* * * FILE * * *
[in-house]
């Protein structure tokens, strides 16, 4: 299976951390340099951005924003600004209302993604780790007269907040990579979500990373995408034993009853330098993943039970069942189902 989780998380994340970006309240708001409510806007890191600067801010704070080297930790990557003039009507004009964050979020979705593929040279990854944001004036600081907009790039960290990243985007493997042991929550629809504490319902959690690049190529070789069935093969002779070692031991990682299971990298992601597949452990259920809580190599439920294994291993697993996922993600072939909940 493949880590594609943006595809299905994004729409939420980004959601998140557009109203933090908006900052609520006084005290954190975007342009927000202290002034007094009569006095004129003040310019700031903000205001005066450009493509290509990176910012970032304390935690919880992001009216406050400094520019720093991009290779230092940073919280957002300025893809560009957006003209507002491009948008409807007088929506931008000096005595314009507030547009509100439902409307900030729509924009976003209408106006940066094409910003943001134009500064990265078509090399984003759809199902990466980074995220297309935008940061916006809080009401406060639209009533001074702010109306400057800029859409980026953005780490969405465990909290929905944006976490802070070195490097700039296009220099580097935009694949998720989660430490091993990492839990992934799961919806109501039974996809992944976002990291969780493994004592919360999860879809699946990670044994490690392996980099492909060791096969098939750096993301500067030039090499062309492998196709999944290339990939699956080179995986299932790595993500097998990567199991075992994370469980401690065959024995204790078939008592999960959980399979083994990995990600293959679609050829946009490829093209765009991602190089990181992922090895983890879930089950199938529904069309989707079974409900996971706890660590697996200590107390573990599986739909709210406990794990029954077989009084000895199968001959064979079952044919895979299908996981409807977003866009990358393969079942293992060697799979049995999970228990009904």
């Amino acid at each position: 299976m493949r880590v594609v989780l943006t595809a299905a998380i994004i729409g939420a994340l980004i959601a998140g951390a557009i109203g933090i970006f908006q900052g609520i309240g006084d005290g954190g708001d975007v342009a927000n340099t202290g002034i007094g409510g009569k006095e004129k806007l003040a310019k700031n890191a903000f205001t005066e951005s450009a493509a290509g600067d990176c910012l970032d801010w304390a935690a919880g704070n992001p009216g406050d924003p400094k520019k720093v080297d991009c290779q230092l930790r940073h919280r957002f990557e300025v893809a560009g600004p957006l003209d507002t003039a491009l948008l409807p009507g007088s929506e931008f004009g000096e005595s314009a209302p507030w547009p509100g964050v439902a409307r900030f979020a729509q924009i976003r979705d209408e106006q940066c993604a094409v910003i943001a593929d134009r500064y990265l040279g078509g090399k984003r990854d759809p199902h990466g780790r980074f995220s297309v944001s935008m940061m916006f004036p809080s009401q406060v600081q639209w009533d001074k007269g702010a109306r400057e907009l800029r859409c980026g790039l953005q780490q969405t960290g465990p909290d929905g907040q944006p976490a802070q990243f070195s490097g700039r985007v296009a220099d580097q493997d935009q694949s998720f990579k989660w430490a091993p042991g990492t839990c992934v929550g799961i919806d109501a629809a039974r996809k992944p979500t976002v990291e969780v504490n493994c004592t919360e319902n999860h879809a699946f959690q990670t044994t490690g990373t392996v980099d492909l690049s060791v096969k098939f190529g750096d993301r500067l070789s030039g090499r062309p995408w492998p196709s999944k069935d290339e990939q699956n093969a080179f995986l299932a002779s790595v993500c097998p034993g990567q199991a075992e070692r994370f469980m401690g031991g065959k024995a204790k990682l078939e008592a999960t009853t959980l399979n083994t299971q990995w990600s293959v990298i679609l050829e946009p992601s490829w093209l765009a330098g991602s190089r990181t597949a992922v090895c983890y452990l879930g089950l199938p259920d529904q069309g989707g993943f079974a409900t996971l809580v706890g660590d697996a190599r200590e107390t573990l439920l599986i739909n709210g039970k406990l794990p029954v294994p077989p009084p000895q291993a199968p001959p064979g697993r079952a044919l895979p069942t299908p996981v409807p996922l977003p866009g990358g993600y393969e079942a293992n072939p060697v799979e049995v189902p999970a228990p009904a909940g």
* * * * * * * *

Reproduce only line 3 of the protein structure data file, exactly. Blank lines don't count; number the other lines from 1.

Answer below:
């Amino acid at each position: 299976m493949r880590v594609v989780l943006t595809a299905a998380i994004i729409g939420a994340l980004i959601a998140g951390a557009i109203g933090i970006f908006q900052g609520i309240g006084d005290g954190g708001d975007v342009a927000n340099t202290g002034i007094g409510g009569k006095e004129k806007l003040a310019k700031n890191a903000f205001t005066e951005s450009a493509a290509g600067d990176c910012l970032d801010w304390a935690a919880g704070n992001p009216g406050d924003p400094k520019k720093v080297d991009c290779q230092l930790r940073h919280r957002f990557e300025v893809a560009g600004p957006l003209d507002t003039a491009l948008l409807p009507g007088s929506e931008f004009g000096e005595s314009a209302p507030w547009p509100g964050v439902a409307r900030f979020a729509q924009i976003r979705d209408e106006q940066c993604a094409v910003i943001a593929d134009r500064y990265l040279g078509g090399k984003r990854d759809p199902h990466g780790r980074f995220s297309v944001s935008m940061m916006f004036p809080s009401q406060v600081q639209w009533d001074k007269g702010a109306r400057e907009l800029r859409c980026g790039l953005q780490q969405t960290g465990p909290d929905g907040q944006p976490a802070q990243f070195s490097g700039r985007v296009a220099d580097q493997d935009q694949s998720f990579k989660w430490a091993p042991g990492t839990c992934v929550g799961i919806d109501a629809a039974r996809k992944p979500t976002v990291e969780v504490n493994c004592t919360e319902n999860h879809a699946f959690q990670t044994t490690g990373t392996v980099d492909l690049s060791v096969k098939f190529g750096d993301r500067l070789s030039g090499r062309p995408w492998p196709s999944k069935d290339e990939q699956n093969a080179f995986l299932a002779s790595v993500c097998p034993g990567q199991a075992e070692r994370f469980m401690g031991g065959k024995a204790k990682l078939e008592a999960t009853t959980l399979n083994t299971q990995w990600s293959v990298i679609l050829e946009p992601s490829w093209l765009a330098g991602s190089r990181t597949a992922v090895c983890y452990l879930g089950l199938p259920d529904q069309g989707g993943f079974a409900t996971l809580v706890g660590d697996a190599r200590e107390t573990l439920l599986i739909n709210g039970k406990l794990p029954v294994p077989p009084p000895q291993a199968p001959p064979g697993r079952a044919l895979p069942t299908p996981v409807p996922l977003p866009g990358g993600y393969e079942a293992n072939p060697v799979e049995v189902p999970a228990p009904a909940g």